Exploring Lake Keowee

Teresa Burton
Made Possible by
Curated by

There are so many world class outdoor places to explore in the Carolinas, it’s easy to be overlooked. Even when you’re an 18,000 acre lake of amazingly clear water bordered by the Blue Ridge Mountains with easy access to dozens of noteworthy hiking trails.

Such is the fate of Lake Keowee in the western portion of South Carolina. While only 2-2.5 hours away from downtown Charlotte, this area is often overlooked by Queen City residents who are more familiar with the larger parks and higher peaks of North Carolina. But for easy access, diversity of activities, and stunning beauty, it's hard to ignore this lake and its surroundings. Perfect for a fall weekend getaway.

The Campground

Campsite at Keowee-Toxaway SP
Campsite at Keowee-Toxaway SP Rob Glover

Placed on the eastern short of Lake Keowee, Keowee-Toxaway State Park is right smack in the middle of an epicenter of outdoor activity. Easy access to the lake and several great blue-ridge mountain hikes make it the perfect launch pad for a weekend of fall exploration.

The modestly sized campground provides a surprising diversity of options and amenities. The main campground holds 10 RV and 14 tent sites. There’s also one, three-bedroom cabin for rent that includes its own boat dock. To get even farther away from it all, there are also 3 back country campsites on the lake shore accessible by hiking trail or canoe/kayak.

Running water, full bathrooms, and, get this, hot showers are all located in the main campground. There’s a gas station/convenience store about 7 miles away (in between the campground and Table Rock State Park) where you can grab firewood, ice, and the bacon cheese flavored pretzel bites.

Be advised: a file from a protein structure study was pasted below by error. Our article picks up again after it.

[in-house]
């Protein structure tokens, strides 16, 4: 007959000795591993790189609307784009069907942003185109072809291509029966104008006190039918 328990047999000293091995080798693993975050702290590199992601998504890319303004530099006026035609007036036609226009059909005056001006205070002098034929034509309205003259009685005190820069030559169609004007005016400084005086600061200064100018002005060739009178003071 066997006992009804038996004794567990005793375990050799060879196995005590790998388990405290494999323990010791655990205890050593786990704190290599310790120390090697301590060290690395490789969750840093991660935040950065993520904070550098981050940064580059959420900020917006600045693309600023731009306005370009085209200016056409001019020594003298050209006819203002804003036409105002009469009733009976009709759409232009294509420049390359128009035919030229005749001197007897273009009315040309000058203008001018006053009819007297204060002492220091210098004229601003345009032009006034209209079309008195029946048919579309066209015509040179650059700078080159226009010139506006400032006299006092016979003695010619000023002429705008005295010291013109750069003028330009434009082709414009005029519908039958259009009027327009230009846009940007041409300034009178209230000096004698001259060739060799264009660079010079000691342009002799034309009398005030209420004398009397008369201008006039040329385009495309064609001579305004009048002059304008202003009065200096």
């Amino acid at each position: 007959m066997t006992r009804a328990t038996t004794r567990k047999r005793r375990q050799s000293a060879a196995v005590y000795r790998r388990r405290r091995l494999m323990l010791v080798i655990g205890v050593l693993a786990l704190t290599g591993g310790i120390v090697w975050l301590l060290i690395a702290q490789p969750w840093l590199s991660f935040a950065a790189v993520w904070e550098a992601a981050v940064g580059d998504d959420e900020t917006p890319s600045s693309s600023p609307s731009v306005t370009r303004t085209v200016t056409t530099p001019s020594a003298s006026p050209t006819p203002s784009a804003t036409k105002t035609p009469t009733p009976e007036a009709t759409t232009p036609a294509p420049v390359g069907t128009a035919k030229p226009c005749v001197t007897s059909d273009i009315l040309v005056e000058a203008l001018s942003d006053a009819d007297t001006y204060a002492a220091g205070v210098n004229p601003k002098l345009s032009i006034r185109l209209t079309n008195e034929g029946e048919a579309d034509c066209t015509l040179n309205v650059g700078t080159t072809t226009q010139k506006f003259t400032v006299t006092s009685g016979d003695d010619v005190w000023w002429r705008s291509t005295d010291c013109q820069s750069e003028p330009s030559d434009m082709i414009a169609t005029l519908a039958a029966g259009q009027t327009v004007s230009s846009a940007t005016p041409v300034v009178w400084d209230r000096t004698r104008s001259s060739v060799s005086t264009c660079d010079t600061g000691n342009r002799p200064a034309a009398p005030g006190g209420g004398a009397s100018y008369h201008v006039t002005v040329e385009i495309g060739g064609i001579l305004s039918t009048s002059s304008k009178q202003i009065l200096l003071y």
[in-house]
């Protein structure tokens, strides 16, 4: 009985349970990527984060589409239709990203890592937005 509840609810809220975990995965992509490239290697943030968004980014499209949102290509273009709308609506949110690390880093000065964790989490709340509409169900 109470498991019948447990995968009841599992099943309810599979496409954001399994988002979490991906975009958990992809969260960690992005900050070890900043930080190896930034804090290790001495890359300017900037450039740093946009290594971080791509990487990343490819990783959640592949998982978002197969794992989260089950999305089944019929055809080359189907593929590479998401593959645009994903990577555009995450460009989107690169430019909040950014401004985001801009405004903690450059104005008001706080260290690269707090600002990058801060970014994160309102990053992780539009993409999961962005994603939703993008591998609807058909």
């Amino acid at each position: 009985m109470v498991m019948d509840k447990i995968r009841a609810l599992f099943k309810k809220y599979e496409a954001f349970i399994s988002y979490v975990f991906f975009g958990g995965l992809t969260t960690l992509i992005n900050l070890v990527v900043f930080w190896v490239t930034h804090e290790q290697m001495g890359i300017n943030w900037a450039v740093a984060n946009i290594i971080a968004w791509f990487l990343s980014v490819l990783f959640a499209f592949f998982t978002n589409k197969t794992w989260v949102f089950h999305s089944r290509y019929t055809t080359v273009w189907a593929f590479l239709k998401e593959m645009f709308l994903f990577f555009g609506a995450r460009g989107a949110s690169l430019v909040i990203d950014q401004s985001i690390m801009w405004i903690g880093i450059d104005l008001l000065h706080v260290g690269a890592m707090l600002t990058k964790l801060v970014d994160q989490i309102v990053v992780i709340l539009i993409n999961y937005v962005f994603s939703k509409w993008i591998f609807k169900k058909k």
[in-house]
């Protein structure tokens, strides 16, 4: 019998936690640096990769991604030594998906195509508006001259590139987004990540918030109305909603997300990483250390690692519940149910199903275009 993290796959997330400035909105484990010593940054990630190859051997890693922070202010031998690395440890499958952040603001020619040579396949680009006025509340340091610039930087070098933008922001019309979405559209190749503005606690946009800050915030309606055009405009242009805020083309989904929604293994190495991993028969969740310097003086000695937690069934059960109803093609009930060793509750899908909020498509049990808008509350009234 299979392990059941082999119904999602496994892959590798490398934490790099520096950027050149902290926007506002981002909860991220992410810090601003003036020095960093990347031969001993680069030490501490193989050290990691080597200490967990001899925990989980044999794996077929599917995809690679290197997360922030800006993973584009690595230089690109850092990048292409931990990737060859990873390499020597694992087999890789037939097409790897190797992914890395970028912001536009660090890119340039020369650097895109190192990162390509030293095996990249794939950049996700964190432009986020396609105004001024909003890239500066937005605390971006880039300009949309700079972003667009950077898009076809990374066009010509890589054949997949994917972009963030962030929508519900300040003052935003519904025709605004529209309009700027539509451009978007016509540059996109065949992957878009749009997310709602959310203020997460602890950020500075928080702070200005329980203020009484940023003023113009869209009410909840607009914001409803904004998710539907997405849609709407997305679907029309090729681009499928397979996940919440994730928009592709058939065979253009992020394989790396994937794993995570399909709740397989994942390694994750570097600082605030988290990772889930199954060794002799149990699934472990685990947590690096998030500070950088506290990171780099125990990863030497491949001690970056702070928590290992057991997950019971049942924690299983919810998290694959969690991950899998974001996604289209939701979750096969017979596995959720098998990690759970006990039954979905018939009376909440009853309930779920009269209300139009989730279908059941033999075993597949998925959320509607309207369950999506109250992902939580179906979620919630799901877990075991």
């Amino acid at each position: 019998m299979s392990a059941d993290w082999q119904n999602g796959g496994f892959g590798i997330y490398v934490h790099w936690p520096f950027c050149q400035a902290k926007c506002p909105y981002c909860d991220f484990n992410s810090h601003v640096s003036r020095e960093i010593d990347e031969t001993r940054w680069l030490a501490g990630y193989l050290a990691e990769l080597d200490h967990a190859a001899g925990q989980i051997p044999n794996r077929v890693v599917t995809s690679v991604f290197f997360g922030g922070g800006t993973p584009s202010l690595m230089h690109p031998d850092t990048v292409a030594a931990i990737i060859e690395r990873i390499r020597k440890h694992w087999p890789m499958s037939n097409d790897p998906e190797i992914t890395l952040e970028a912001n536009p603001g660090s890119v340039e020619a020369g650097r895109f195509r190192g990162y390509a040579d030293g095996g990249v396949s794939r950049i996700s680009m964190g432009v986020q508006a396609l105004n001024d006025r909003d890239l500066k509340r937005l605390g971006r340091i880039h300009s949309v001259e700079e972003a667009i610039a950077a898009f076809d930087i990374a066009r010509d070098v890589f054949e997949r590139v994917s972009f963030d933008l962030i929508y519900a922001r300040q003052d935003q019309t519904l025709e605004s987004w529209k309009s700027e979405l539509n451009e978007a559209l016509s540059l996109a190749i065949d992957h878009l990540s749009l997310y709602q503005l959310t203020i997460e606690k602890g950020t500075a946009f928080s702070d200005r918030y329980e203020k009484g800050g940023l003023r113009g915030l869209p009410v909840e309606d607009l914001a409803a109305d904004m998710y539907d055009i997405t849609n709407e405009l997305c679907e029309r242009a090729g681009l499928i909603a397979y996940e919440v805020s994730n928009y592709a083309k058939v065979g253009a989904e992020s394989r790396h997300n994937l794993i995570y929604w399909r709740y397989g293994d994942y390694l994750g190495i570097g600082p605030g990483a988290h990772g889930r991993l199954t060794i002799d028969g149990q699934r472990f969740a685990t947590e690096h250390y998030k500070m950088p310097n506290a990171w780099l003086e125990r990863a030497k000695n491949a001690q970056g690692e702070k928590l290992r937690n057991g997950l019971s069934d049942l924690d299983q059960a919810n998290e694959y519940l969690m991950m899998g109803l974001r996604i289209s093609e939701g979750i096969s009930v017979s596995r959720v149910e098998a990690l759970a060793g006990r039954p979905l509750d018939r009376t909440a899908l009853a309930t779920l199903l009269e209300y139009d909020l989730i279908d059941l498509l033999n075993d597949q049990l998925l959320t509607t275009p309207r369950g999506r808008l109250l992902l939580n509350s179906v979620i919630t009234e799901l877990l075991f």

The lake is accessible from the campground via a half mile foot path. Two other trails within park boundaries add a total of 5.5 miles of walking options. The park also provides a boat launch for non-motorized craft.

If you’ve gathered up a group to take with you try to get tent sites T1 – 3. They are very close together, T-3 being the more private one, tucked behind the others.

The Lake

Rob Glover

An overhead map of Lake Keowee resembles a horribly failed attempt at a tree shaped Christmas cookie. The 300 mile jagged shoreline, however, provides countless little coves to duck in and explore.

Rob Glover

Take a left out of the State Park launch and you can easily access several of these coves. Most are capped with a small, sandy beach area perfect for parking your ‘yak. These little hideaways are an awesome place for a bit of swimming in the surprisingly clear lake water.

Much of the lake shore near the launch is protected by the state park with several large houses and a golf course peeking out from the trees on the western shore. Tuck into a cove in the late afternoon for an ideal way to enjoy an autumn sunset.

The Trail

Teresa Burton

Keowee-Toxaway State Park is an easy drive to loads of hiking opportunities. One of the closest, Table Rock State Park , is 12 miles from the campground, and it features a trail system with about 15 miles of trails. The favorite option here is of course the hike up to Table Rock itself, where you and your hiking partners can enjoy sweeping views of the Blue Ridge mountains sprawling out before you. And in the fall, the changing leaves put on a magically colorful show.

Last Updated:

Next Up